Jeniffer Harper-Taylor, Siemens Foundation

TITLE: President


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PROFILE: Jeniffer Harper-Taylor has worked at the Siemens Foundation since 2000, and has led the high-profile STEM funder since 2010 when she was promoted to president. Once a TV news journalist, then a longtime human resources exec, Harper-Taylor has risen to prominence as an important advocate for STEM education, especially when it comes to increasing representation of women and minorities in the fields. 

She oversees a portfolio of around $7 million in giving, all going to science, technology, engineering and mathematics education, through programs like the Siemens Competition and the We Can Change the World Challenge. She’s a strong believer in the power of partnerships and of celebrating STEM work, and it shows in the programs she oversees. 

“Our leaders need to be fierce advocates for STEM education. They need to be engaged in and excited by STEM topics and passionate about making the case for STEM as a national priority,” she told STEMconnector

As passionate as she is about the topic, Harper-Taylor doesn’t have a background in science. She attended Southern University in Baton Rouge, Louisiana, where she earned a bachelor’s degree studying communications. She started out her career as a television reporter in Rochester, New York, but ultimately spent 10 years working in human resources. 

From there, Harper-Taylor started her work at Siemens as a program manager, initially working on a program to transition winners of the Siemens Competition into future hires for the company.  She would eventually manage the foundation’s signature programs, expanding them and using partnerships with outfits like the College Board and Discovery Education to expand their reach. In 2010, she was named president of the foundation.

Siemens Foundation is a sizable, corporate-sponsored philanthropy of the global electronics and engineering firm, first established in 1998, when the company established a stronger presence in the United States through mergers. The foundation started out hosting the Siemens Competition in Math, Science and Technology. The even has grown over the years, notably into demographics and geographies that aren’t usually as well-represented in such an event. The esteemed competition involves some of the top universities and requires original, mentored research performed by high school students.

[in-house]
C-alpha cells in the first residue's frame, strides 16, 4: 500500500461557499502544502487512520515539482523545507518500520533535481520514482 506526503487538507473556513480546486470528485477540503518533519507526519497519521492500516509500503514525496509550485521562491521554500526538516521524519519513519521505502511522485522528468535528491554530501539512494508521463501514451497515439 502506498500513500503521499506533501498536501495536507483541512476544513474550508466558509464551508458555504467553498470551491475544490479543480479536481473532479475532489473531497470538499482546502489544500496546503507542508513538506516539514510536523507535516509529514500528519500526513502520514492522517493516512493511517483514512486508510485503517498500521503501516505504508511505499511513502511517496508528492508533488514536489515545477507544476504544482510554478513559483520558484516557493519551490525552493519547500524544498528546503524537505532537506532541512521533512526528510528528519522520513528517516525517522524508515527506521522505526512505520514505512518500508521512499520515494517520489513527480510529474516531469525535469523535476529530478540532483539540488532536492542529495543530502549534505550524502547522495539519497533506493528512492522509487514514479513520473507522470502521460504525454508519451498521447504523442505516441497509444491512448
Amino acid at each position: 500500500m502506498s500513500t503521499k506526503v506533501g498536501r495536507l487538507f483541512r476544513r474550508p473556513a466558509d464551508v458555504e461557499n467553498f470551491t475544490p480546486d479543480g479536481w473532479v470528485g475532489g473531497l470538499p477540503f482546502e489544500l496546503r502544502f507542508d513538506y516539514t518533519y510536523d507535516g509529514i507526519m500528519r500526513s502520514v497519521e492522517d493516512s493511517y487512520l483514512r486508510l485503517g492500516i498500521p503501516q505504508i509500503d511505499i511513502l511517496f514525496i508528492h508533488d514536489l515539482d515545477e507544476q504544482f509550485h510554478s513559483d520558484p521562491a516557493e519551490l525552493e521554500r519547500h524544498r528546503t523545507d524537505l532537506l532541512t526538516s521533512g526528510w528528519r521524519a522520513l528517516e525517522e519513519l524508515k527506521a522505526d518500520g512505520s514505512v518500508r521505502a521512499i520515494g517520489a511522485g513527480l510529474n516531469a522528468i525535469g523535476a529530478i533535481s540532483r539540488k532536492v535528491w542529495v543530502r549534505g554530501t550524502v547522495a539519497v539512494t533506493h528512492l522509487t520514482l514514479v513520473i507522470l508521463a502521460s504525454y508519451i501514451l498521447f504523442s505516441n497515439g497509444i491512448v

The foundation has also expanded to other programs, such as the professional development program Siemens STEM Academy, and a K-12 sustainability competition called the We Can Change the World Challenge. 

While many STEM education foundations have a focus on diversity, Harper-Taylor brings a valuable perspective as one of few African American heads of such a funder. She’s highly active in building minority participation in STEM fields, through her work at Siemens and in other roles. Harper-Taylor is a charter member of the Advisory Board for the Association of Public and Land-grant Universities (APLU) Office for Access and the Advancement of Public Black Universities. She formerly served as the diversity chairperson for Siemens Corporation, USA. And she’s involved in a number of community organizations in her hometown of Atlanta, including Big Brothers and Big Sisters, the NAACP, and Urban League.

Harper-Taylor also is a frequent public speaker, having delivered the keynote speech at the College Board’s conference on issues affecting African American students, and the North Carolina School of Science and Mathematics’ 2011 MLK Day celebration. She’s a frequent voice in the media on such issues as well, including having contributed to the New York Times “Room for Debate” opinion feature, in which she argued for the importance of better human resources training and recognition of accomplishments as ways to advance women in STEM fields. 

“The benefits of diversity in the workplace are well documented and universities need to commit to diverse staffing,” she wrote in her opinion piece. And later, “On a broader cultural level, we also need to counter the myth that girls don’t do science. One way is to make sure we recognize women for excellence in STEM.”